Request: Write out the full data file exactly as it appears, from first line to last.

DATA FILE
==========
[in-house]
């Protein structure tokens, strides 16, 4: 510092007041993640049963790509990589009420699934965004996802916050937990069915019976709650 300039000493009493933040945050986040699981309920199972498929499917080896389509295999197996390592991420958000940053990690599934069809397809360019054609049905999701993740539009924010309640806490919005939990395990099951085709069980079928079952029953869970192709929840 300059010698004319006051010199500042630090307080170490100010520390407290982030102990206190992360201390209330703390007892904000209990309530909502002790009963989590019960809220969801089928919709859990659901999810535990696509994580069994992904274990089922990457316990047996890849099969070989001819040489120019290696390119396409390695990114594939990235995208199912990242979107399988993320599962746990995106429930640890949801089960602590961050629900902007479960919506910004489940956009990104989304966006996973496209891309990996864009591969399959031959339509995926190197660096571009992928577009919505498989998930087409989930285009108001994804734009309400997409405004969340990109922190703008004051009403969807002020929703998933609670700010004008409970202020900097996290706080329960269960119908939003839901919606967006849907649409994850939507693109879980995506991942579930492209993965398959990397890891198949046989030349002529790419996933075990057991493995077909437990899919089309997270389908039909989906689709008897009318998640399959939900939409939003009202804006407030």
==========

[in-house]
């Protein structure tokens, strides 16, 4: 510092007041993640049963790509990589009420699934965004996802916050937990069915019976709650 300039000493009493933040945050986040699981309920199972498929499917080896389509295999197996390592991420958000940053990690599934069809397809360019054609049905999701993740539009924010309640806490919005939990395990099951085709069980079928079952029953869970192709929840 300059010698004319006051010199500042630090307080170490100010520390407290982030102990206190992360201390209330703390007892904000209990309530909502002790009963989590019960809220969801089928919709859990659901999810535990696509994580069994992904274990089922990457316990047996890849099969070989001819040489120019290696390119396409390695990114594939990235995208199912990242979107399988993320599962746990995106429930640890949801089960602590961050629900902007479960919506910004489940956009990104989304966006996973496209891309990996864009591969399959031959339509995926190197660096571009992928577009919505498989998930087409989930285009108001994804734009309400997409405004969340990109922190703008004051009403969807002020929703998933609670700010004008409970202020900097996290706080329960269960119908939003839901919606967006849907649409994850939507693109879980995506991942579930492209993965398959990397890891198949046989030349002529790419996933075990057991493995077909437990899919089309997270389908039909989906689709008897009318998640399959939900939409939003009202804006407030």